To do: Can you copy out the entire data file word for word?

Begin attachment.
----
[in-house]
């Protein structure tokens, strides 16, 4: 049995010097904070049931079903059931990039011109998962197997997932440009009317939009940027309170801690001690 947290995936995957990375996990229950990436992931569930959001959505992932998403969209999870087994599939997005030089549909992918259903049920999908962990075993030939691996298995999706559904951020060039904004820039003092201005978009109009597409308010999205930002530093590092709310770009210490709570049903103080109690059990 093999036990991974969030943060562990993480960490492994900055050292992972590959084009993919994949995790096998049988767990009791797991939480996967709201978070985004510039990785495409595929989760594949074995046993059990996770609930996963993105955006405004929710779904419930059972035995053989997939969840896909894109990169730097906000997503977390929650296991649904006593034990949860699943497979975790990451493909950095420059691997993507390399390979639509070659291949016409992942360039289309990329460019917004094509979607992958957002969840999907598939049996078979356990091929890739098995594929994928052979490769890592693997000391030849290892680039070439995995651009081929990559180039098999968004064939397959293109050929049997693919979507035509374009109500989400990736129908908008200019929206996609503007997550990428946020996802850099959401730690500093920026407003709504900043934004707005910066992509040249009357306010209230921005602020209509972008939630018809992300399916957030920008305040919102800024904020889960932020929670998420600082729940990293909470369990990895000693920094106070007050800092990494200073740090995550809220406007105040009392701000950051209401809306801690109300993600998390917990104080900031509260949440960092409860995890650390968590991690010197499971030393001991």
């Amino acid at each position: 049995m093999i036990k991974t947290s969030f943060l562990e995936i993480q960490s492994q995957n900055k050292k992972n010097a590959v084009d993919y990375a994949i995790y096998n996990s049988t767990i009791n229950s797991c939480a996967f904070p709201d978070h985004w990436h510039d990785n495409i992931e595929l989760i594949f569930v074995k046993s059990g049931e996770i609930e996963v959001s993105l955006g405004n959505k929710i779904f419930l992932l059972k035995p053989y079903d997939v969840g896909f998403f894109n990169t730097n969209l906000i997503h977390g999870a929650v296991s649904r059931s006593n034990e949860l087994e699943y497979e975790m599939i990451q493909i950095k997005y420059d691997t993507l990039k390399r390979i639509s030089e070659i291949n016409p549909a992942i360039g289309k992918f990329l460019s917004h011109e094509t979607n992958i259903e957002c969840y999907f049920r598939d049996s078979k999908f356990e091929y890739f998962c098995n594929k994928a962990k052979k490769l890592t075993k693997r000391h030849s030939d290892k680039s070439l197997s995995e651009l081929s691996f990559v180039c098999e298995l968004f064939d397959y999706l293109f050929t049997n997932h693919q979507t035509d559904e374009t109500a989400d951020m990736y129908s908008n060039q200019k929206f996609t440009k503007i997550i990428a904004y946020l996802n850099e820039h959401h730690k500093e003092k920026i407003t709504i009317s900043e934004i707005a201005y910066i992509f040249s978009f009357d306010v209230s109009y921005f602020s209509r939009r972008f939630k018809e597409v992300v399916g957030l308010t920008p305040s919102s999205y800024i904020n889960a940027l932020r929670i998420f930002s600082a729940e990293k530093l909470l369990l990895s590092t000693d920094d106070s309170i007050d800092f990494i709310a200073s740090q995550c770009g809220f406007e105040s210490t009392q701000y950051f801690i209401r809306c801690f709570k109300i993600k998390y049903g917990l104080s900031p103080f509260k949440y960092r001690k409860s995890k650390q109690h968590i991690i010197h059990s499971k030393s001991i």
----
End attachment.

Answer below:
[in-house]
């Protein structure tokens, strides 16, 4: 049995010097904070049931079903059931990039011109998962197997997932440009009317939009940027309170801690001690 947290995936995957990375996990229950990436992931569930959001959505992932998403969209999870087994599939997005030089549909992918259903049920999908962990075993030939691996298995999706559904951020060039904004820039003092201005978009109009597409308010999205930002530093590092709310770009210490709570049903103080109690059990 093999036990991974969030943060562990993480960490492994900055050292992972590959084009993919994949995790096998049988767990009791797991939480996967709201978070985004510039990785495409595929989760594949074995046993059990996770609930996963993105955006405004929710779904419930059972035995053989997939969840896909894109990169730097906000997503977390929650296991649904006593034990949860699943497979975790990451493909950095420059691997993507390399390979639509070659291949016409992942360039289309990329460019917004094509979607992958957002969840999907598939049996078979356990091929890739098995594929994928052979490769890592693997000391030849290892680039070439995995651009081929990559180039098999968004064939397959293109050929049997693919979507035509374009109500989400990736129908908008200019929206996609503007997550990428946020996802850099959401730690500093920026407003709504900043934004707005910066992509040249009357306010209230921005602020209509972008939630018809992300399916957030920008305040919102800024904020889960932020929670998420600082729940990293909470369990990895000693920094106070007050800092990494200073740090995550809220406007105040009392701000950051209401809306801690109300993600998390917990104080900031509260949440960092409860995890650390968590991690010197499971030393001991």
């Amino acid at each position: 049995m093999i036990k991974t947290s969030f943060l562990e995936i993480q960490s492994q995957n900055k050292k992972n010097a590959v084009d993919y990375a994949i995790y096998n996990s049988t767990i009791n229950s797991c939480a996967f904070p709201d978070h985004w990436h510039d990785n495409i992931e595929l989760i594949f569930v074995k046993s059990g049931e996770i609930e996963v959001s993105l955006g405004n959505k929710i779904f419930l992932l059972k035995p053989y079903d997939v969840g896909f998403f894109n990169t730097n969209l906000i997503h977390g999870a929650v296991s649904r059931s006593n034990e949860l087994e699943y497979e975790m599939i990451q493909i950095k997005y420059d691997t993507l990039k390399r390979i639509s030089e070659i291949n016409p549909a992942i360039g289309k992918f990329l460019s917004h011109e094509t979607n992958i259903e957002c969840y999907f049920r598939d049996s078979k999908f356990e091929y890739f998962c098995n594929k994928a962990k052979k490769l890592t075993k693997r000391h030849s030939d290892k680039s070439l197997s995995e651009l081929s691996f990559v180039c098999e298995l968004f064939d397959y999706l293109f050929t049997n997932h693919q979507t035509d559904e374009t109500a989400d951020m990736y129908s908008n060039q200019k929206f996609t440009k503007i997550i990428a904004y946020l996802n850099e820039h959401h730690k500093e003092k920026i407003t709504i009317s900043e934004i707005a201005y910066i992509f040249s978009f009357d306010v209230s109009y921005f602020s209509r939009r972008f939630k018809e597409v992300v399916g957030l308010t920008p305040s919102s999205y800024i904020n889960a940027l932020r929670i998420f930002s600082a729940e990293k530093l909470l369990l990895s590092t000693d920094d106070s309170i007050d800092f990494i709310a200073s740090q995550c770009g809220f406007e105040s210490t009392q701000y950051f801690i209401r809306c801690f709570k109300i993600k998390y049903g917990l104080s900031p103080f509260k949440y960092r001690k409860s995890k650390q109690h968590i991690i010197h059990s499971k030393s001991i």